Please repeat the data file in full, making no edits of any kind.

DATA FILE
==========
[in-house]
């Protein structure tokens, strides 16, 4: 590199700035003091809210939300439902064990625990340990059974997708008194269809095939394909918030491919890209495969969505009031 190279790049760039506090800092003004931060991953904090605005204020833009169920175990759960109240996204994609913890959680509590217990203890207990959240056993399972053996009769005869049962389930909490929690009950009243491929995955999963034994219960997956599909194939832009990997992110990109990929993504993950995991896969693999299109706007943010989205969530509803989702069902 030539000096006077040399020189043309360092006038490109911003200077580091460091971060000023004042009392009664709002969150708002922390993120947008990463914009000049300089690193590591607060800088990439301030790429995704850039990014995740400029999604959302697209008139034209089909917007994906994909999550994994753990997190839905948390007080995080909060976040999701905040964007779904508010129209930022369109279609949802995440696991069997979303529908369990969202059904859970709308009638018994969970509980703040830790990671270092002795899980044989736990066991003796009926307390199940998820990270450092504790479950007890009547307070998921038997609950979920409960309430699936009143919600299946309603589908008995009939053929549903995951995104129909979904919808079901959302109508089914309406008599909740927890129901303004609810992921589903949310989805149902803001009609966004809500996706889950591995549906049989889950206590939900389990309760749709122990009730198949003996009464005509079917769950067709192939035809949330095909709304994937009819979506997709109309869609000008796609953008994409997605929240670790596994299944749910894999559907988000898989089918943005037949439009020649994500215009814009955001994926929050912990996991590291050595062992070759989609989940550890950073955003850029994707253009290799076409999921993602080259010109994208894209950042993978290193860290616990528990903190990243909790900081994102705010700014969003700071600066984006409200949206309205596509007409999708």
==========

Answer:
[in-house]
């Protein structure tokens, strides 16, 4: 590199700035003091809210939300439902064990625990340990059974997708008194269809095939394909918030491919890209495969969505009031 190279790049760039506090800092003004931060991953904090605005204020833009169920175990759960109240996204994609913890959680509590217990203890207990959240056993399972053996009769005869049962389930909490929690009950009243491929995955999963034994219960997956599909194939832009990997992110990109990929993504993950995991896969693999299109706007943010989205969530509803989702069902 030539000096006077040399020189043309360092006038490109911003200077580091460091971060000023004042009392009664709002969150708002922390993120947008990463914009000049300089690193590591607060800088990439301030790429995704850039990014995740400029999604959302697209008139034209089909917007994906994909999550994994753990997190839905948390007080995080909060976040999701905040964007779904508010129209930022369109279609949802995440696991069997979303529908369990969202059904859970709308009638018994969970509980703040830790990671270092002795899980044989736990066991003796009926307390199940998820990270450092504790479950007890009547307070998921038997609950979920409960309430699936009143919600299946309603589908008995009939053929549903995951995104129909979904919808079901959302109508089914309406008599909740927890129901303004609810992921589903949310989805149902803001009609966004809500996706889950591995549906049989889950206590939900389990309760749709122990009730198949003996009464005509079917769950067709192939035809949330095909709304994937009819979506997709109309869609000008796609953008994409997605929240670790596994299944749910894999559907988000898989089918943005037949439009020649994500215009814009955001994926929050912990996991590291050595062992070759989609989940550890950073955003850029994707253009290799076409999921993602080259010109994208894209950042993978290193860290616990528990903190990243909790900081994102705010700014969003700071600066984006409200949206309205596509007409999708």